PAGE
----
If the department determines that the wage payment violation was willful, the employer may also be required to pay a civil penalty. The civil penalty for a willful violation will be either one thousand dollars or ten percent of the total amount of unpaid wages, whichever is greater. The maximum civil penalty for a willful violation will not exceed twenty thousand dollars.
The Equal Pay and Opportunities Act prevents gender pay discrimination and promote fairness in the workplace in Washington. It addresses business practices that lead to income disparities between genders, and it protects the rights of both employees and job applicants.
Pay and career advancement opportunities cannot be based on gender, and employees have the right to discuss their wages and access certain salary information. Employees with similar jobs should receive equal pay based on skill, effort, and responsibility, not job titles, with only specific justifiable factors allowed for pay differences.
Acceptable reasons for differences in pay include education, training, experience, seniority, and merit, among others, while previous wage history cannot be used to justify gender pay differences. Similarly, employers cannot limit career advancement opportunities based on gender, with acceptable reasons for differences in advancement opportunities also including education, training, experience, seniority, and merit.
In Washington State, salaried employees have access to several types of leave. The Family and Medical Leave Act (FMLA) provides relief for bonding with a newborn or adopted child, caring for family members, and medical emergencies. Sick leave allows employees to earn paid time off for personal or family health issues. Keeping records, timesheets, and hour reports can prove beneficial in situations such as unexpected absences, vacations, holidays, and sick days.
Domestic violence and sexual assault leave are available, allowing employees to take time off for legal and medical assistance. Additionally, employees are entitled to 3 days of paid bereavement leave for funeral arrangements and grieving periods. Jury duty leave is provided, and employers cannot penalize employees for serving on a jury. Military leave is granted under both federal and state laws, with state employees receiving paid military leave.
According to the rules set by the Washington Labor and Industries Department, all employees in the state are entitled to a paid break lasting at least 10 minutes after completing a 4-hour work shift. To meet legal requirements, employers must provide a total break time of 20 minutes for a standard 8-hour shift, ideally scheduled in the middle of the work period. Rest breaks may vary depending on the nature of the job, but any rest time taken by employees is considered as time worked.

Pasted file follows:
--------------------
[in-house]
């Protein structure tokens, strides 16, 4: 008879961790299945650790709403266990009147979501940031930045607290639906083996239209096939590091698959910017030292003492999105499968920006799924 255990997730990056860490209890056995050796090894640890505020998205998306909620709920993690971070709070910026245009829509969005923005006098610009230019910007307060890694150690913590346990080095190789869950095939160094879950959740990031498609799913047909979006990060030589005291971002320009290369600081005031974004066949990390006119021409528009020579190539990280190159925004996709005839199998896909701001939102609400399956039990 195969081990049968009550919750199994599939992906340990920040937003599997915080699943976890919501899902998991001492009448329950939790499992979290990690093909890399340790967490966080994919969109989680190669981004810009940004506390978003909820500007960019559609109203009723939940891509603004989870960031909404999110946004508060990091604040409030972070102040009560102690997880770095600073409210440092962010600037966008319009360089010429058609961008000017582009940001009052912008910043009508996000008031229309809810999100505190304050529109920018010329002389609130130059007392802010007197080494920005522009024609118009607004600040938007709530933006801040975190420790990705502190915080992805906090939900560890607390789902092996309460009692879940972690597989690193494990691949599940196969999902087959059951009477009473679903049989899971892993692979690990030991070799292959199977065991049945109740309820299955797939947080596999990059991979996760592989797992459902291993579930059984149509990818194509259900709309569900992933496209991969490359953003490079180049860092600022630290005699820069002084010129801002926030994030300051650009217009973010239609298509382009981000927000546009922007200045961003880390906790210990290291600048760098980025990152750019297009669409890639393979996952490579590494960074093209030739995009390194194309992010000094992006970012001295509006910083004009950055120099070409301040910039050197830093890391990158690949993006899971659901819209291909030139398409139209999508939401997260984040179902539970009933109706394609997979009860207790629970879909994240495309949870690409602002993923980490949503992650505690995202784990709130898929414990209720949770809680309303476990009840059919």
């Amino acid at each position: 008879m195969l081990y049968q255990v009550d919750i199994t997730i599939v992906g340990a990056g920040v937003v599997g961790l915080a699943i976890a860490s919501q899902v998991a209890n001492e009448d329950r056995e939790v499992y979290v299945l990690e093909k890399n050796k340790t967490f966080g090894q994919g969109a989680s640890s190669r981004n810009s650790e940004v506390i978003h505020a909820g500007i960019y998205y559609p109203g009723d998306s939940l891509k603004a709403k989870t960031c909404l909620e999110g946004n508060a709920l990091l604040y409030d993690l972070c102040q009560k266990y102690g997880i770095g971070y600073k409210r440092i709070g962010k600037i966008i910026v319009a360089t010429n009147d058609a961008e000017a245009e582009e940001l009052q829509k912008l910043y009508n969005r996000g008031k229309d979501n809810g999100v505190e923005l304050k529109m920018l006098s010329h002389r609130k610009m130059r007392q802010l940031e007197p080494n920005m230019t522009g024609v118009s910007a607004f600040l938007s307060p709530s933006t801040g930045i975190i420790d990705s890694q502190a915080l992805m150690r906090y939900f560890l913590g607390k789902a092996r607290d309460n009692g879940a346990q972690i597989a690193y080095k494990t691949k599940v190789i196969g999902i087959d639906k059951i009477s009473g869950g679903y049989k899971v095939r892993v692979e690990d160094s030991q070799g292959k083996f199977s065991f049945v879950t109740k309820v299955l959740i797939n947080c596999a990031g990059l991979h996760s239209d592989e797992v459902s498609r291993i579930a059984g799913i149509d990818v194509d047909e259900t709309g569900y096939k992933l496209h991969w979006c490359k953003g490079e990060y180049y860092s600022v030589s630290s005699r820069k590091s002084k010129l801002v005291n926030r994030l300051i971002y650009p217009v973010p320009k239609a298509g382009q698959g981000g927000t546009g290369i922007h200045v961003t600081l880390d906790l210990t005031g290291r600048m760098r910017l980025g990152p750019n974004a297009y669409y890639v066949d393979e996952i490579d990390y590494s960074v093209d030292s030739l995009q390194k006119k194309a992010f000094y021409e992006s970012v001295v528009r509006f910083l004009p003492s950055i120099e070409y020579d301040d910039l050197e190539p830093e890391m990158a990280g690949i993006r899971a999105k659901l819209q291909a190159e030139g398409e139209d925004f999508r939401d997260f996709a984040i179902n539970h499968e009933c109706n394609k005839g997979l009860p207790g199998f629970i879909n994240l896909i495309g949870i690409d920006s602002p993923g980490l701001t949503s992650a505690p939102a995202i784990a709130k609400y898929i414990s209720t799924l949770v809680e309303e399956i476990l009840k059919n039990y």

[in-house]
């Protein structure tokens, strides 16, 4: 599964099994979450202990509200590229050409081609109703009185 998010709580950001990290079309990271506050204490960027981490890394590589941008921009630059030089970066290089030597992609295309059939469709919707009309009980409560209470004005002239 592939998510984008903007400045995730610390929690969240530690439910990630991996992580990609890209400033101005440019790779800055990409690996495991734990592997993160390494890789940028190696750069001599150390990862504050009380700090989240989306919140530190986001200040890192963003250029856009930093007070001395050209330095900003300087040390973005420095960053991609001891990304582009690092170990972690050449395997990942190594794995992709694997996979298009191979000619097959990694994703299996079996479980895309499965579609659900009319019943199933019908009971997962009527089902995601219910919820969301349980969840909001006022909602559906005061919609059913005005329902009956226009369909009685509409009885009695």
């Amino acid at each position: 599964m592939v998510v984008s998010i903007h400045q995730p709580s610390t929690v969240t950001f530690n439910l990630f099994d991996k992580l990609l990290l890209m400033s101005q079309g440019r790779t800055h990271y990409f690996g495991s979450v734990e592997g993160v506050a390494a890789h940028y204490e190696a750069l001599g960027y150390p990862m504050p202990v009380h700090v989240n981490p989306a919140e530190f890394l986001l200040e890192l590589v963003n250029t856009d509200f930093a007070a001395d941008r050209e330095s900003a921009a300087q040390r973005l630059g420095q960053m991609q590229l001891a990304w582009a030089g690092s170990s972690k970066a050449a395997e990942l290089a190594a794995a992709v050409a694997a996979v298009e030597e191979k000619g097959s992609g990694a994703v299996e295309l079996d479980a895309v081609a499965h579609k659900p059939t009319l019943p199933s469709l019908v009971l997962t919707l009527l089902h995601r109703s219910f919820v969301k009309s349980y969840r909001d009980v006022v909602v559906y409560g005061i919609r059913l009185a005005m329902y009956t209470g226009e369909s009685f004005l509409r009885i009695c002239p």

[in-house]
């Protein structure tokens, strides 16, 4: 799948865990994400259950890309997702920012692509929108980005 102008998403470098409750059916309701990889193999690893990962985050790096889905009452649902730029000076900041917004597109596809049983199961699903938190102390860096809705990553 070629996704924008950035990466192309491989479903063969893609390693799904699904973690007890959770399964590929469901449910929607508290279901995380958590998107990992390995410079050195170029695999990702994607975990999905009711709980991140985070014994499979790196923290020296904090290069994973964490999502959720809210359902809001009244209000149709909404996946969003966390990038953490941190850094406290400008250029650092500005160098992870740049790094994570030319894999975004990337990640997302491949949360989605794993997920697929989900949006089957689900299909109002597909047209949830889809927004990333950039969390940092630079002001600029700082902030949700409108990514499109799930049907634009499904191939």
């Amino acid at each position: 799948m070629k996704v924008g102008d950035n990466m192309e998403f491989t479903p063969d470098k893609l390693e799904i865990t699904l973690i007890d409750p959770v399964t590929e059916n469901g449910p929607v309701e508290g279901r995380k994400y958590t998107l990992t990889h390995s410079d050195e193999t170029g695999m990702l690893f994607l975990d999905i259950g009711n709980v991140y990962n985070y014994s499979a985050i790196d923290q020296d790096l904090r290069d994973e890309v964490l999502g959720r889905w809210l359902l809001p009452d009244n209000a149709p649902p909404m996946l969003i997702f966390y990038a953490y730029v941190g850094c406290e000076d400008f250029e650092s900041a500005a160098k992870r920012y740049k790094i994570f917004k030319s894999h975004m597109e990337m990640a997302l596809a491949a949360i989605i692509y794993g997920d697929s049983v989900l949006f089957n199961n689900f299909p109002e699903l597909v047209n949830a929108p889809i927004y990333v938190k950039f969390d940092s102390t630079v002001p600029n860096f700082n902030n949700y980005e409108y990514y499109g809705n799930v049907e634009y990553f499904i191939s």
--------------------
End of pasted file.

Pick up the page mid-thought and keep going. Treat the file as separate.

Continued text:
Regarding meal breaks in Washington, employers are obliged to give employees a minimum of 30 minutes for meals if they work more than 5 hours in a shift. This meal break should occur between the 2nd and 5th hour of the shift. Typically, meal breaks are unpaid unless the job requires employees to work through the meal break or experience interruptions during it due to job demands. Different break regulations may apply to agricultural workers and minors.
Deductions from salaried employees’ pay are subject to specific limitations, but certain situations do allow for deductions. For example, deductions are permissible when the employee performs no work in a specific week, takes a whole day off for personal reasons, or has absences due to sickness or disability covered by a bona fide plan. Prorated pay is allowed during the first and final week of employment, and deductions can be made for disciplinary absences related to significant safety rules. Moreover, deductions are authorized under certain laws and regulations and may be permitted for partial-day absences that are under the federal Family and Medical Leave Act and applicable provisions.
On the other hand, improper deductions include those for partial days of work, less than a full week of work due to lack of work, absences related to jury duty, witness attendance, or temporary military leave when the employee works during that week, and absences due to sickness or disability without a bona fide plan.
In Washington, employers have the authority to terminate employment contracts without providing a specific reason, and employees have the right to resign without facing legal consequences. Nevertheless, certain protected rights prevent termination from being considered legal. For instance, employers are prohibited from retaliating against employees who exercise safety complaints, claim workers’ compensation, take protected leave, or report violations of various acts such as the Minimum Wage Act, Injured Worker’s Claim, Protected Leave, and Equal Pay and Opportunities Act. If an employee is protected by any of these circumstances, the employer cannot take actions like termination, suspension, demotion, denial of promotion, reduction of hours, alteration of the schedule, reduction of pay rate, or imposition of disciplinary measures. Moreover, employers cannot threaten employees based on their or their family members’ immigration status.
When an employee is lawfully terminated, the employer must promptly pay all owed wages on the first regular payday. If the employee is unable to collect the wages in person, they can request that the wages be sent by mail, and the employer must agree to this request. However, the state law does not specify how wages should be paid to employees terminated due to legal proceedings or strike actions, in which case company policies will apply.
Learn more about Washington Labor Laws through our detailed guide.
Important Cautionary Note
When making this guide we have tried to make it accurate but we do not give any guarantee that the information provided is correct or up-to-date. We therefore strongly advise you seek advice from qualified professionals before acting on any information provided in this guide. We do not accept any liability for any damages or risks incurred for use of this guide.